A school leaders union’ said it supported the schools which were planning to extend the use of face coverings among pupils beyond next week, adding that they are “best placed” to make the call

Secondary school pupils in parts of the north of England will have to carry on wearing face masks in the classroom next week amid concerns about the Indian coronavirus variant.
Secondary schools and colleges across Lancashire are being advised by directors of public health to keep face masks in class until June 21 due to the spread of the “variant of concern”.
Bolton and Bury councils are asking secondary schools and colleges to keep face coverings in place until further notice following a surge in cases.
The advice comes after the Government confirmed that it will remove the face mask requirement for pupils in England from Monday, when more indoor mixing is allowed when restrictions are lifted further.
A school leaders union’ said it supported the schools which were planning to extend the use of face coverings among pupils beyond next week, adding that they are “best placed” to make the call.
The mask mandate will be extended by a week (Image: AFP via Getty Images)
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MPs and parents have raised concerns about face masks in class disrupting pupils’ learning and wellbeing since they were introduced in March, but unions and scientists have called for them to remain in class for longer to ensure pupils, staff, parents and the community are not put at risk of infection.
The Indian variant of coronavirus has been detected in Bolton, Greater Manchester, as well as in Blackburn, Lancashire, and Sefton in Merseyside, which have all seen rates rise rapidly.
The directors of public health from Lancashire County Council and Blackburn with Darwen Borough Council are advising schools and colleges across the county to keep face masks in place until June 21.
Dr Sakthi Karunanithi, Lancashire County Council’s director of public health, said: “This is a very tough recommendation to make at a time when the restrictions are set to ease nationally on Monday May 17.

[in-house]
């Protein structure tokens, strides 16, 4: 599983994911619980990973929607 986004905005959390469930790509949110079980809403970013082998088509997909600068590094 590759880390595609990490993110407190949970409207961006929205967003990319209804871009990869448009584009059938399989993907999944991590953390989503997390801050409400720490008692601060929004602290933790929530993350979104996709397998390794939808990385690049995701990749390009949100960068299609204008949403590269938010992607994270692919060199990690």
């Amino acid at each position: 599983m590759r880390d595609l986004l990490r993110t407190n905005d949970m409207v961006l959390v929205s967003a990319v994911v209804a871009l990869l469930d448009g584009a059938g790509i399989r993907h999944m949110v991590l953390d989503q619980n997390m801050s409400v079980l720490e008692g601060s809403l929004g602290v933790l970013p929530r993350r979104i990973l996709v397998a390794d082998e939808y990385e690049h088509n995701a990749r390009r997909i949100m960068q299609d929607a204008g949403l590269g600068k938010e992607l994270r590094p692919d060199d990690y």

“But the increase in prevalence of this variant in the North West means we need to take some prudent steps to help reduce its spread.
The decision comes amid a surge in coronavirus cases (Image: Getty Images)
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“Wearing face coverings in schools and colleges for a few weeks longer will help to contain this and ensure the variant doesn’t take hold.
“This is vital so we can build on the good work to keep levels of infection, hospital admissions and the numbers of people becoming seriously ill low.”
A letter from Bolton council to parents said it was “asking schools to retain the use of face coverings, as per the current arrangements, until further notice.”
Bolton is the area with the highest rate of cases, with 553 new infections in the seven days to May 9.
The letter, from the council’s children’s services and public health directors, said: “There have been instances where young people attending school or college have contributed to the spread of the virus.
“We believe it would be irresponsible to wait until we have higher levels of the newer variants of Sars-CoV2 circulating before we act.”
The area has endured a large amount of the Indian variant (Image: Getty Images)
A similar letter has been sent from Bury council to parents advising face masks to be retained in class and the council said all secondary schools and colleges in the area are following the advice.
Julien Kramer, interim assistant director of education and inclusion at Bury council, wrote: “We have made significant progress in reducing cases of Covid-19, there is a risk that this progress is undermined by the spread of this more infectious variant.
“Widespread transmission of this variant would risk slowing down or reversing the progress we have made towards removing restrictions on meeting family and friends and reopening businesses.
“I am sure that you will understand the need for caution at this time.”
Children at secondary schools in Selby, North Yorkshire, are also being advised to continue wearing masks beyond next week due to high transmission rates.
Local director of public health Louise Wallace said: “In consultation with education colleagues, we have therefore taken the common sense approach of suggesting schools consider continuing to use face coverings in those geographic areas where the Covid positive rates are highest.”
Sefton’s public health team has also advised that masks should be worn in schools beyond Monday in areas which are currently experiencing outbreaks.
Geoff Barton, general secretary of the Association of School and College Leaders (ASCL), said: “We are aware that some schools are intending to extend the use of face masks among pupils beyond Monday.
“We back schools in the decisions they make.
“They best know their context and how their parents, staff, and pupils feel about the issue of face masks and they are therefore best placed to make a call on how to respond to the Government’s guidance.
“There is also provision in the Government guidance for local action committees to reintroduce the use of face masks for pupils on a temporary basis in response to localised outbreaks, including variants of concern, and for decisions to be made by local directors of public health.
“There is clearly a great deal of concern about the variant which originated in India and the situation is obviously going to be fluid in the immediate future with regards to face masks.”